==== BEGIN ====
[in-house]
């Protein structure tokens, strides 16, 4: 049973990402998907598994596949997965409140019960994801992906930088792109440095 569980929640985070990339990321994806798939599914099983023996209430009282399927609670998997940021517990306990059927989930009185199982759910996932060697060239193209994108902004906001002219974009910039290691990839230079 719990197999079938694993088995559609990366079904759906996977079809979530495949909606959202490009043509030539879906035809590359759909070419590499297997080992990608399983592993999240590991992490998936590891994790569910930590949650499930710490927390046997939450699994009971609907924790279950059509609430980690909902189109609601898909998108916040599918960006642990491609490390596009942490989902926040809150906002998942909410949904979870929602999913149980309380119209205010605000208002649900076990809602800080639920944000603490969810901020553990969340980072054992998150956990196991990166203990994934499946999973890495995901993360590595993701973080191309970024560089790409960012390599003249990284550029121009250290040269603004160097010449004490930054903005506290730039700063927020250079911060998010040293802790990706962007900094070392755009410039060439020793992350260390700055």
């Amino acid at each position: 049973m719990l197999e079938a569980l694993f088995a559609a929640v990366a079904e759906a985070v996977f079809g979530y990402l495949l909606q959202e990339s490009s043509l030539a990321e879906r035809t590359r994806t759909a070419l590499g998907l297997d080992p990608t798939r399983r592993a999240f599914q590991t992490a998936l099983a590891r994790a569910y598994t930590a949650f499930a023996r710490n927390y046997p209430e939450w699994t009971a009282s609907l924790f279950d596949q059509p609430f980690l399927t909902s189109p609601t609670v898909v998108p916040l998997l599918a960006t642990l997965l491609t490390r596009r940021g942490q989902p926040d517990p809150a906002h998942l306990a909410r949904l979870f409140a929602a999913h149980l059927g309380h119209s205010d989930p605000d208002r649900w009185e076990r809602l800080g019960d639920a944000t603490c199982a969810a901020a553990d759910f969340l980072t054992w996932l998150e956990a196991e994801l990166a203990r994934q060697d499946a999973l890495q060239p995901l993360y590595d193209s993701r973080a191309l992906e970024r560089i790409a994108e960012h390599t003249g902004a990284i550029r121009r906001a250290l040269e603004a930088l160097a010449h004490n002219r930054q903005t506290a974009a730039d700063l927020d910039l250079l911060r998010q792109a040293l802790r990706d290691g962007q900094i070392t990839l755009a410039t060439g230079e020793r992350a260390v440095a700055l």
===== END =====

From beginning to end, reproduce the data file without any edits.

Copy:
[in-house]
């Protein structure tokens, strides 16, 4: 049973990402998907598994596949997965409140019960994801992906930088792109440095 569980929640985070990339990321994806798939599914099983023996209430009282399927609670998997940021517990306990059927989930009185199982759910996932060697060239193209994108902004906001002219974009910039290691990839230079 719990197999079938694993088995559609990366079904759906996977079809979530495949909606959202490009043509030539879906035809590359759909070419590499297997080992990608399983592993999240590991992490998936590891994790569910930590949650499930710490927390046997939450699994009971609907924790279950059509609430980690909902189109609601898909998108916040599918960006642990491609490390596009942490989902926040809150906002998942909410949904979870929602999913149980309380119209205010605000208002649900076990809602800080639920944000603490969810901020553990969340980072054992998150956990196991990166203990994934499946999973890495995901993360590595993701973080191309970024560089790409960012390599003249990284550029121009250290040269603004160097010449004490930054903005506290730039700063927020250079911060998010040293802790990706962007900094070392755009410039060439020793992350260390700055």
């Amino acid at each position: 049973m719990l197999e079938a569980l694993f088995a559609a929640v990366a079904e759906a985070v996977f079809g979530y990402l495949l909606q959202e990339s490009s043509l030539a990321e879906r035809t590359r994806t759909a070419l590499g998907l297997d080992p990608t798939r399983r592993a999240f599914q590991t992490a998936l099983a590891r994790a569910y598994t930590a949650f499930a023996r710490n927390y046997p209430e939450w699994t009971a009282s609907l924790f279950d596949q059509p609430f980690l399927t909902s189109p609601t609670v898909v998108p916040l998997l599918a960006t642990l997965l491609t490390r596009r940021g942490q989902p926040d517990p809150a906002h998942l306990a909410r949904l979870f409140a929602a999913h149980l059927g309380h119209s205010d989930p605000d208002r649900w009185e076990r809602l800080g019960d639920a944000t603490c199982a969810a901020a553990d759910f969340l980072t054992w996932l998150e956990a196991e994801l990166a203990r994934q060697d499946a999973l890495q060239p995901l993360y590595d193209s993701r973080a191309l992906e970024r560089i790409a994108e960012h390599t003249g902004a990284i550029r121009r906001a250290l040269e603004a930088l160097a010449h004490n002219r930054q903005t506290a974009a730039d700063l927020d910039l250079l911060r998010q792109a040293l802790r990706d290691g962007q900094i070392t990839l755009a410039t060439g230079e020793r992350a260390v440095a700055l």